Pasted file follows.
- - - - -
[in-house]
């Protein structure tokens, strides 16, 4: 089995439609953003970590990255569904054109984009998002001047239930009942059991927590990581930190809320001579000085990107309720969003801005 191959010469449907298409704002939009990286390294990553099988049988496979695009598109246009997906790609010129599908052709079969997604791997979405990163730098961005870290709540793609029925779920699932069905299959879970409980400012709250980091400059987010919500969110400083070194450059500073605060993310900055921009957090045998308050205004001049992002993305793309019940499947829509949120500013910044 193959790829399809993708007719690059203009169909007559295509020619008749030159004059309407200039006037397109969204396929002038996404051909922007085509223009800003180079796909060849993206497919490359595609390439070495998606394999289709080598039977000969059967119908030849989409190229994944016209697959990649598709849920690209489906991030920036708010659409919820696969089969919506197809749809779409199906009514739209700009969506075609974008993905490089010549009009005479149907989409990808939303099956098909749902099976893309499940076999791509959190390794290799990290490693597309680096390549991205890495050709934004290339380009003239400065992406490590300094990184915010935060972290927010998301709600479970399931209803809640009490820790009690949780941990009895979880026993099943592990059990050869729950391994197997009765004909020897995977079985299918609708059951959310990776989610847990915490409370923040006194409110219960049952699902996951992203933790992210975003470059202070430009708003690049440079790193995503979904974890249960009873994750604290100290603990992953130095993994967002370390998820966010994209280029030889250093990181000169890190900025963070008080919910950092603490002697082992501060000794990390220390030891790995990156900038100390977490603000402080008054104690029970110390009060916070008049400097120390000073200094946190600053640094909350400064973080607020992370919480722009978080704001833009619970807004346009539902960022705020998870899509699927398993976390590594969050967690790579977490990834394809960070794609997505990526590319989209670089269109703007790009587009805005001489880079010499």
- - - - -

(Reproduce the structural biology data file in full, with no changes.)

[in-house]
């Protein structure tokens, strides 16, 4: 089995439609953003970590990255569904054109984009998002001047239930009942059991927590990581930190809320001579000085990107309720969003801005 191959010469449907298409704002939009990286390294990553099988049988496979695009598109246009997906790609010129599908052709079969997604791997979405990163730098961005870290709540793609029925779920699932069905299959879970409980400012709250980091400059987010919500969110400083070194450059500073605060993310900055921009957090045998308050205004001049992002993305793309019940499947829509949120500013910044 193959790829399809993708007719690059203009169909007559295509020619008749030159004059309407200039006037397109969204396929002038996404051909922007085509223009800003180079796909060849993206497919490359595609390439070495998606394999289709080598039977000969059967119908030849989409190229994944016209697959990649598709849920690209489906991030920036708010659409919820696969089969919506197809749809779409199906009514739209700009969506075609974008993905490089010549009009005479149907989409990808939303099956098909749902099976893309499940076999791509959190390794290799990290490693597309680096390549991205890495050709934004290339380009003239400065992406490590300094990184915010935060972290927010998301709600479970399931209803809640009490820790009690949780941990009895979880026993099943592990059990050869729950391994197997009765004909020897995977079985299918609708059951959310990776989610847990915490409370923040006194409110219960049952699902996951992203933790992210975003470059202070430009708003690049440079790193995503979904974890249960009873994750604290100290603990992953130095993994967002370390998820966010994209280029030889250093990181000169890190900025963070008080919910950092603490002697082992501060000794990390220390030891790995990156900038100390977490603000402080008054104690029970110390009060916070008049400097120390000073200094946190600053640094909350400064973080607020992370919480722009978080704001833009619970807004346009539902960022705020998870899509699927398993976390590594969050967690790579977490990834394809960070794609997505990526590319989209670089269109703007790009587009805005001489880079010499």